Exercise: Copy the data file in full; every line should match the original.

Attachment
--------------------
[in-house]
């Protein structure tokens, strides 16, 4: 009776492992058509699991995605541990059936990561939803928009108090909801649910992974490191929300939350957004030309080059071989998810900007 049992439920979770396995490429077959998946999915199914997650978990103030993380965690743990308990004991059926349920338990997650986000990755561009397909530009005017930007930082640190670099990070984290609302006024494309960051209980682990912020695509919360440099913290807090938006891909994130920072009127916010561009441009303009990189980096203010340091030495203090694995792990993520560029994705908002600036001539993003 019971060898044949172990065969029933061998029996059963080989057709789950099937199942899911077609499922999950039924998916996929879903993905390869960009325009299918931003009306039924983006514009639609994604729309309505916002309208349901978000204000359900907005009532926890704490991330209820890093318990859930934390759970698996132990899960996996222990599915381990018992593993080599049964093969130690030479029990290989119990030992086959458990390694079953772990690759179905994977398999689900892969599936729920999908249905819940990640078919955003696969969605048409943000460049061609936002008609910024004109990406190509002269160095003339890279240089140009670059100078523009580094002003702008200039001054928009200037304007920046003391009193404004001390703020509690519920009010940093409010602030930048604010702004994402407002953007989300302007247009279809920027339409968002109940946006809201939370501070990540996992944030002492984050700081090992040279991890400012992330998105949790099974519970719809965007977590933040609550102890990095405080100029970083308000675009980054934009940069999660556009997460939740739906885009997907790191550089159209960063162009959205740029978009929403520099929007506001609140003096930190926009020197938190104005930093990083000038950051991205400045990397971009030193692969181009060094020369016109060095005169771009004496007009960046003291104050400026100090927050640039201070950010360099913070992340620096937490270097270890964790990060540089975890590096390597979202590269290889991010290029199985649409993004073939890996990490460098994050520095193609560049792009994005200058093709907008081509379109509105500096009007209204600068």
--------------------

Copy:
[in-house]
């Protein structure tokens, strides 16, 4: 009776492992058509699991995605541990059936990561939803928009108090909801649910992974490191929300939350957004030309080059071989998810900007 049992439920979770396995490429077959998946999915199914997650978990103030993380965690743990308990004991059926349920338990997650986000990755561009397909530009005017930007930082640190670099990070984290609302006024494309960051209980682990912020695509919360440099913290807090938006891909994130920072009127916010561009441009303009990189980096203010340091030495203090694995792990993520560029994705908002600036001539993003 019971060898044949172990065969029933061998029996059963080989057709789950099937199942899911077609499922999950039924998916996929879903993905390869960009325009299918931003009306039924983006514009639609994604729309309505916002309208349901978000204000359900907005009532926890704490991330209820890093318990859930934390759970698996132990899960996996222990599915381990018992593993080599049964093969130690030479029990290989119990030992086959458990390694079953772990690759179905994977398999689900892969599936729920999908249905819940990640078919955003696969969605048409943000460049061609936002008609910024004109990406190509002269160095003339890279240089140009670059100078523009580094002003702008200039001054928009200037304007920046003391009193404004001390703020509690519920009010940093409010602030930048604010702004994402407002953007989300302007247009279809920027339409968002109940946006809201939370501070990540996992944030002492984050700081090992040279991890400012992330998105949790099974519970719809965007977590933040609550102890990095405080100029970083308000675009980054934009940069999660556009997460939740739906885009997907790191550089159209960063162009959205740029978009929403520099929007506001609140003096930190926009020197938190104005930093990083000038950051991205400045990397971009030193692969181009060094020369016109060095005169771009004496007009960046003291104050400026100090927050640039201070950010360099913070992340620096937490270097270890964790990060540089975890590096390597979202590269290889991010290029199985649409993004073939890996990490460098994050520095193609560049792009994005200058093709907008081509379109509105500096009007209204600068």